Hiring Occupational Health Services – Managers Guide

Hiring Occupational Health Services

A Manager’s Guide

Employers have legal duties to protect the health and safety of their employees and to act fairly when dealing with individuals.

To help understand the issues, health professionals are asked to give advice, especially for high risk work or for complex substances or processes. Although the employer is responsible for making employment decisions – occupational health professionals give competent advice to guide an employer through the maze of implications and legal requirements for managing health and protecting workers.

What is Occupational Health?

Occupational health (OH) is defined by the Chartered Institute of Personnel and Development as

“a specialist branch of medicine focusing on health in the workplace that is concerned with the physical and mental wellbeing of employees”.

OH specialists will typically

  • advise on work-related illnesses and accidents
  • carry out medicals for new starters and existing employees and
  • monitor the health of employees.

The opinion of OH specialists can be crucial in determining how to manage a capability issue and supply key evidence in legal cases. But, unlike health and safety at work, occupational health is more than legal compliance. Lately the emphasis has shifted to preventing ill health, improving wellbeing and managing absence.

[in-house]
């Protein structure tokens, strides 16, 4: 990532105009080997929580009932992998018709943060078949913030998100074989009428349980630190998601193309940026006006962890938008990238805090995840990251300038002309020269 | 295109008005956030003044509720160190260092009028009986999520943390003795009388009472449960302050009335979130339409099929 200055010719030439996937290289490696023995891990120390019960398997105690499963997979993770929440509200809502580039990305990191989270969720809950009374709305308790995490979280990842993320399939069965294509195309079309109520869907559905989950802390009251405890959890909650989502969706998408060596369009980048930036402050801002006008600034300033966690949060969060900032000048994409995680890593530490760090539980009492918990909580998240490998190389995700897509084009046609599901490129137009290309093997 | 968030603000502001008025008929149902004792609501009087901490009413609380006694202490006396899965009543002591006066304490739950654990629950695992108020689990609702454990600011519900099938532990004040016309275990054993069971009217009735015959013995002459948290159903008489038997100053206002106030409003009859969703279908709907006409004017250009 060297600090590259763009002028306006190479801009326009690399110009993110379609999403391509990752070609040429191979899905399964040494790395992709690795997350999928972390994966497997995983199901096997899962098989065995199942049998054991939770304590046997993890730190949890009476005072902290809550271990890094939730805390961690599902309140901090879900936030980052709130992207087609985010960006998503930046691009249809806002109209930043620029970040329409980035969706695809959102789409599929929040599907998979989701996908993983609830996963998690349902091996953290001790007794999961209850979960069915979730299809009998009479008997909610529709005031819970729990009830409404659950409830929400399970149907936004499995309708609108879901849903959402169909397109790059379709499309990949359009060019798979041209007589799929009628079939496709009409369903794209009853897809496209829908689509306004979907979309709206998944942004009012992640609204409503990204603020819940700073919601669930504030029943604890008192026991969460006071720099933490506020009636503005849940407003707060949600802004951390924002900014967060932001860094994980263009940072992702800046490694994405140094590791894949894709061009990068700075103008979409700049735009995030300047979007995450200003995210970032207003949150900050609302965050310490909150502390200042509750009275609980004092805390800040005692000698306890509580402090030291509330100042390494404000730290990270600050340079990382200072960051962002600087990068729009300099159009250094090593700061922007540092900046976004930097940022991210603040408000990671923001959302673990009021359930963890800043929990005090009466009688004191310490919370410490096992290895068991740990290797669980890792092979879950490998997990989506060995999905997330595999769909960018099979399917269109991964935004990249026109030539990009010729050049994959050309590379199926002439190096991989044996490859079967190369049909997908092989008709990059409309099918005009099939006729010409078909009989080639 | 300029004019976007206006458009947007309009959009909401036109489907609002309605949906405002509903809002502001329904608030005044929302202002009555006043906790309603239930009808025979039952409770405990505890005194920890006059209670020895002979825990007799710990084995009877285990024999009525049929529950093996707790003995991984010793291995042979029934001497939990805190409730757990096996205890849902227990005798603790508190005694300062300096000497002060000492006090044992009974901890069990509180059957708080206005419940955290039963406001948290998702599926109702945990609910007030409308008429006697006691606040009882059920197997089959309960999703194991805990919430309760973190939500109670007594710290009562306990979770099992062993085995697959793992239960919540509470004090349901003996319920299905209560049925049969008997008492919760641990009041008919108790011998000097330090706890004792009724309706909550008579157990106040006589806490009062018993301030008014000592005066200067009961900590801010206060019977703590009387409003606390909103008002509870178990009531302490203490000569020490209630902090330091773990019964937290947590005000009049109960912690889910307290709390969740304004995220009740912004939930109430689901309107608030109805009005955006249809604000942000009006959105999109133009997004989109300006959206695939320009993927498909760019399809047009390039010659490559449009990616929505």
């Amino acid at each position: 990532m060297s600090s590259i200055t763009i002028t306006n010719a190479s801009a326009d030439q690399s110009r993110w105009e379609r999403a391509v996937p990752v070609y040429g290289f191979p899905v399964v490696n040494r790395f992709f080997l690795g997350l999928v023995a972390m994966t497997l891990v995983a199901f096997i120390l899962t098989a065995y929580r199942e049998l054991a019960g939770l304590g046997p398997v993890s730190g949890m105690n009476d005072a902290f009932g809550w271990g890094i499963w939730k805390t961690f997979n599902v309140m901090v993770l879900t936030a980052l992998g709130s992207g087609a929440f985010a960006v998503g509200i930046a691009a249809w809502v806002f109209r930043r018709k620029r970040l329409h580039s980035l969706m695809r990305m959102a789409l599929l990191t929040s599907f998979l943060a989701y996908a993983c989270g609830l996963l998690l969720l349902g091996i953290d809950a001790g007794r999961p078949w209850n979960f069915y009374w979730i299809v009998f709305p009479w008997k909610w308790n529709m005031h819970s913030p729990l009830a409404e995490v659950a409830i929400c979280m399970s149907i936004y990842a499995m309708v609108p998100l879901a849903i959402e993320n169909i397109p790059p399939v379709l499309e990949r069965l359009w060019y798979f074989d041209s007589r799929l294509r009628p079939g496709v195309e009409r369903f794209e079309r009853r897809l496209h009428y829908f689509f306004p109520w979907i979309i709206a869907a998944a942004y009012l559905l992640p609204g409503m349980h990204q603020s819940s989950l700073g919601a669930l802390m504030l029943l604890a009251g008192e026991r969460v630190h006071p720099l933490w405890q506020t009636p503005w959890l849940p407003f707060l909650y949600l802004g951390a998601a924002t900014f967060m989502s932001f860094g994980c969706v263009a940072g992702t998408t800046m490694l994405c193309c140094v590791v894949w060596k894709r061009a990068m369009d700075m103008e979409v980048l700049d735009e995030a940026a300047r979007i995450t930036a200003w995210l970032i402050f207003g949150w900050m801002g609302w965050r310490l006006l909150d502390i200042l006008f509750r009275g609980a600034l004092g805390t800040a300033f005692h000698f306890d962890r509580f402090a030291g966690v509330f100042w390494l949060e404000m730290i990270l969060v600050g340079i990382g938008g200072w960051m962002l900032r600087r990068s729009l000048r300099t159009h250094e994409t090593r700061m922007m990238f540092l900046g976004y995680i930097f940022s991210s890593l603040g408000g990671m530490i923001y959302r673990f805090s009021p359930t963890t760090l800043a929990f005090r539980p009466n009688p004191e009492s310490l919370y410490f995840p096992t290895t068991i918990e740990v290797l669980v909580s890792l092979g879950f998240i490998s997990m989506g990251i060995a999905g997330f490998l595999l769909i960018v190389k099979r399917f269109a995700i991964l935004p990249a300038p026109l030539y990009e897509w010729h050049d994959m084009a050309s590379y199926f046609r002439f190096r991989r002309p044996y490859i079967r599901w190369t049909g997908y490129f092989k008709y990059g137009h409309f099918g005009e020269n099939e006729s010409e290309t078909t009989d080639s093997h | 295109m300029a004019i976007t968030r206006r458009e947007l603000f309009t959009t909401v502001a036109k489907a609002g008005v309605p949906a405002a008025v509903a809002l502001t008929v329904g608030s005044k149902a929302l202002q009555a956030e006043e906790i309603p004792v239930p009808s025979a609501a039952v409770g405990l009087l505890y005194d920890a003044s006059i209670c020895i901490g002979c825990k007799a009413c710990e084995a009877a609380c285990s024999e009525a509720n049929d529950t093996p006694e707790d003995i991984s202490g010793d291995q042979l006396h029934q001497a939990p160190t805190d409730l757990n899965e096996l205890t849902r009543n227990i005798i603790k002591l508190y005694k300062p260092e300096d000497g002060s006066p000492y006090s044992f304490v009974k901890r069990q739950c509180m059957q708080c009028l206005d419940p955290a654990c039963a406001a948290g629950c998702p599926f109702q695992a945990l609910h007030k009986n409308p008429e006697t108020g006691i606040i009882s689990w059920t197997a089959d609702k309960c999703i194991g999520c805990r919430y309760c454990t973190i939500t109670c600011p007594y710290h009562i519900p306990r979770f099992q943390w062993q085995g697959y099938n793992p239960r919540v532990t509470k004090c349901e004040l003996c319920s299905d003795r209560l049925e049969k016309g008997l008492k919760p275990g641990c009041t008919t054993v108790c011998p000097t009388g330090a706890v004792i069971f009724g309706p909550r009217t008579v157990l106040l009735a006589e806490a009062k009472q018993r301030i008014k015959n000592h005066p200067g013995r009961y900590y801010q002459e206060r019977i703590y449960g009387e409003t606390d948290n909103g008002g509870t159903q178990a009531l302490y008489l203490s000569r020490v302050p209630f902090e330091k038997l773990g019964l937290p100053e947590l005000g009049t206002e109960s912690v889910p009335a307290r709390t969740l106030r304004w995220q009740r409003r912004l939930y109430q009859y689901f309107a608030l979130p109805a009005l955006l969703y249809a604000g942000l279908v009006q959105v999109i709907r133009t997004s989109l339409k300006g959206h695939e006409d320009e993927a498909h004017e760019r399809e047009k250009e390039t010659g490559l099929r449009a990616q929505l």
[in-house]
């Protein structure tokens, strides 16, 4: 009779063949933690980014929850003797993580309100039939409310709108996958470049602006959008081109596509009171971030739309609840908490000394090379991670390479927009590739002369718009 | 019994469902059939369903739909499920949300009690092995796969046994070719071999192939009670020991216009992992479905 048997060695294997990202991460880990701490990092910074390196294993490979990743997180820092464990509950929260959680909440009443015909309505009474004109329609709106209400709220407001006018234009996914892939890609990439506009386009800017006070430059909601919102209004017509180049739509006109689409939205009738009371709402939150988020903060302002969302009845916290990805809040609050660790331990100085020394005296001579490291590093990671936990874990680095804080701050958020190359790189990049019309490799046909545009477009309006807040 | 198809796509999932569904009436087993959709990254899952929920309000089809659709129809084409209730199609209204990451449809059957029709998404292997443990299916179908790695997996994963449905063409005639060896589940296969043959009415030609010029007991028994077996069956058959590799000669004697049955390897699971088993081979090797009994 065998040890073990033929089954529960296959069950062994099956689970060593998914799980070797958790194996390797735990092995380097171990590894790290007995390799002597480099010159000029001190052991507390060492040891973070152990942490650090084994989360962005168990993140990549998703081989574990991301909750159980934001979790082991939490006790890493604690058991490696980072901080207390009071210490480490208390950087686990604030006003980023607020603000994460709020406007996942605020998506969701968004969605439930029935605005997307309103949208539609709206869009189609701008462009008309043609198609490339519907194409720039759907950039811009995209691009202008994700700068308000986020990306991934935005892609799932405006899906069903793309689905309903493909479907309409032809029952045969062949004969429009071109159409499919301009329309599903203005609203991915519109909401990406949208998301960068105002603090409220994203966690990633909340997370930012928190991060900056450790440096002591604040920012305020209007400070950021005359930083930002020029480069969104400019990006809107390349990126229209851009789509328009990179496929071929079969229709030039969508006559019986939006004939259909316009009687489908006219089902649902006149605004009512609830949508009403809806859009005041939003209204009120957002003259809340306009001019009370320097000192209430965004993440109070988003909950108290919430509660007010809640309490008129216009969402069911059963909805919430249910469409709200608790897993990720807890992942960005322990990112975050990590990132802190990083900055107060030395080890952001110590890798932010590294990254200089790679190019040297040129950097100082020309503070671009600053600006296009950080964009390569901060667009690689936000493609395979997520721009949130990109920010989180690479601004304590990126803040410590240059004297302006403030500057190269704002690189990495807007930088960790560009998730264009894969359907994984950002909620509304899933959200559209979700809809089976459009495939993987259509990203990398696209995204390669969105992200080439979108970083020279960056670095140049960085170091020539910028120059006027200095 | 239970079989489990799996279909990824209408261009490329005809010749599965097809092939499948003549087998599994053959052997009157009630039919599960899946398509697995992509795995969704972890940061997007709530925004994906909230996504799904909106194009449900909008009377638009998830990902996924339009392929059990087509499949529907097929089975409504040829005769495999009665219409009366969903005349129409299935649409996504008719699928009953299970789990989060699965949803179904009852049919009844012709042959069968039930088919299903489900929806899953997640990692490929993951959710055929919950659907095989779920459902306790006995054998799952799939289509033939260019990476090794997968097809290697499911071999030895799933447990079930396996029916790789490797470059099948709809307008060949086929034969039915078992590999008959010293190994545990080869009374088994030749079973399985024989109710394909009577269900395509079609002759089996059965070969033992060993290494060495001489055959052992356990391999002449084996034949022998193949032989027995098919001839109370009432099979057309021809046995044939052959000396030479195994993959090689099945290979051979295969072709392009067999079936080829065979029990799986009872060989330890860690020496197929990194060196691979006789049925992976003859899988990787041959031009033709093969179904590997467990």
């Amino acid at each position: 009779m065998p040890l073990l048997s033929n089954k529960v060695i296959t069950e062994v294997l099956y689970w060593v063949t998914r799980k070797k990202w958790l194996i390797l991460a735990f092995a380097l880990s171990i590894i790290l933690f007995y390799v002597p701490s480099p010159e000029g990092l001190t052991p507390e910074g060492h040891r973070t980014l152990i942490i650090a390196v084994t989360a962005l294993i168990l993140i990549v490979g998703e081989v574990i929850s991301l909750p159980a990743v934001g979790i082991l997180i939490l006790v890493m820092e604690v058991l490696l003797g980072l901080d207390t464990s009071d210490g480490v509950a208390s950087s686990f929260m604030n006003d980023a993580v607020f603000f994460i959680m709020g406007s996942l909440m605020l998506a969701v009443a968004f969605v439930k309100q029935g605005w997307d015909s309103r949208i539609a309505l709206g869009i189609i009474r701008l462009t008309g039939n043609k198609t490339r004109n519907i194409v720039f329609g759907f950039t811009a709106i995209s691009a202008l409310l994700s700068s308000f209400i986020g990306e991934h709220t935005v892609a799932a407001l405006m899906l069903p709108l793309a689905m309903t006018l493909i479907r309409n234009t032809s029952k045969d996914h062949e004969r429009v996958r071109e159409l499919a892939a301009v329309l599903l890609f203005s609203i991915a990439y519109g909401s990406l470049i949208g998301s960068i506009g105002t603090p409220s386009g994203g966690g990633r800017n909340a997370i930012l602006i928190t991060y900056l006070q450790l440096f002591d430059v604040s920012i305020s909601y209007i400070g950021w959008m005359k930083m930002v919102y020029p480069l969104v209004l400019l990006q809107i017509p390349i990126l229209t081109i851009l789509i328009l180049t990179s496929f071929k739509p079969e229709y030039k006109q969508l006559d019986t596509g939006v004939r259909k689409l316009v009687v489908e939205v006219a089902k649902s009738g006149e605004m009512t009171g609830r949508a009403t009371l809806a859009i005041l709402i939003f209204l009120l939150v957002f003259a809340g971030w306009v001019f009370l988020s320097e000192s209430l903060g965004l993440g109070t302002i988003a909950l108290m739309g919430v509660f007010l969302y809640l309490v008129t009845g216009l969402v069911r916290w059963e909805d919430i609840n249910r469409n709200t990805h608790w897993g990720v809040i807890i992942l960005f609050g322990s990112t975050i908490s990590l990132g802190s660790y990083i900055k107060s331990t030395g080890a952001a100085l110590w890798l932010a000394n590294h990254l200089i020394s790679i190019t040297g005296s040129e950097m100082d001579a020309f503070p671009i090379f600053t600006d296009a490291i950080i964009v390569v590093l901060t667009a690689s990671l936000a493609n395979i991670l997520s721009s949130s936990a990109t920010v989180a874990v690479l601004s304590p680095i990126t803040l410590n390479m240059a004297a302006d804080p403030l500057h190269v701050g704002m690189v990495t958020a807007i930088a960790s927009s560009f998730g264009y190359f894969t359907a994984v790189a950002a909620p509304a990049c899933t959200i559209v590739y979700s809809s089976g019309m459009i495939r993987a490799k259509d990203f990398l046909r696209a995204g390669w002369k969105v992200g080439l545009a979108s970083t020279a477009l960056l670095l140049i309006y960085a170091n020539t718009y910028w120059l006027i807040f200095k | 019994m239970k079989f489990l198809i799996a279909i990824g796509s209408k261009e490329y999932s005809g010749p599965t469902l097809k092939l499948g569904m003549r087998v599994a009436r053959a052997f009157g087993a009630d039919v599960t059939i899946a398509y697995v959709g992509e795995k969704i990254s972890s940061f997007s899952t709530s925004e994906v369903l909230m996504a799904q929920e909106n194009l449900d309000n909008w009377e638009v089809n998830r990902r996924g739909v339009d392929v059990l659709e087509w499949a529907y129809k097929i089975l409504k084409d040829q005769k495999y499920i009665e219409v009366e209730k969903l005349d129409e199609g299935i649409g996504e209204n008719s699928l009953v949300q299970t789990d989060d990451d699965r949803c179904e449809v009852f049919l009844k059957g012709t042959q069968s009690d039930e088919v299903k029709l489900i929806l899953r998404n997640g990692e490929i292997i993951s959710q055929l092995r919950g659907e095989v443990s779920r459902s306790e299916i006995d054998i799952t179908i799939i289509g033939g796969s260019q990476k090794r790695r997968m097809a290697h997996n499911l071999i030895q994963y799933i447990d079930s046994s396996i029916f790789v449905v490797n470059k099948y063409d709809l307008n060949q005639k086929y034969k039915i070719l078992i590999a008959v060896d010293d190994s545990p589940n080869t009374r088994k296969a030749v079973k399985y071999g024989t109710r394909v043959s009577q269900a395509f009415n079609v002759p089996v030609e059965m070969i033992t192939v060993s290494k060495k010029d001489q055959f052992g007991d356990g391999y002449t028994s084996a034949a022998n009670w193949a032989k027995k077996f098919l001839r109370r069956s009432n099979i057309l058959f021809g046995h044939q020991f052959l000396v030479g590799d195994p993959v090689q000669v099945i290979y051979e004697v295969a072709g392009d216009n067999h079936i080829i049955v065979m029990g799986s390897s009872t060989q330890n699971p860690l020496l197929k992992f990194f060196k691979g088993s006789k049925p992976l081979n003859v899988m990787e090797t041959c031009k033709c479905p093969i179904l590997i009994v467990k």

Proactive (preventative) Health Advice

Some proactive measures include advising on

  • ergonomic issues and workplace design;
  • promoting good health education programmes;
  • promoting healthy eating;
  • monitoring symptoms of work-related stress and providing advice and counselling.

Who Advises Best?

Some organisations employ a full-time nurse or doctor who has training in occupational health with support from other professionals. How many and the type of professional depends on the size of the problem and type of health risks. For example, an employer that operates in a hazardous sector is likely to need more occupational health support than one with just office facilities.

This article takes you through the steps of hiring an Occupational Health service whether for a ‘one of’ health assessment or to have a long-term relationship.

Competency

It is essential that people who advise on workplace health issues such as health surveillance (a legal requirement for some businesses) are competent to do so. The level of competence depends on the tasks they perform.

Make sure that you and your business are clear about what you expect from your occupational health service and what you have to do to make it all work.

Level of Training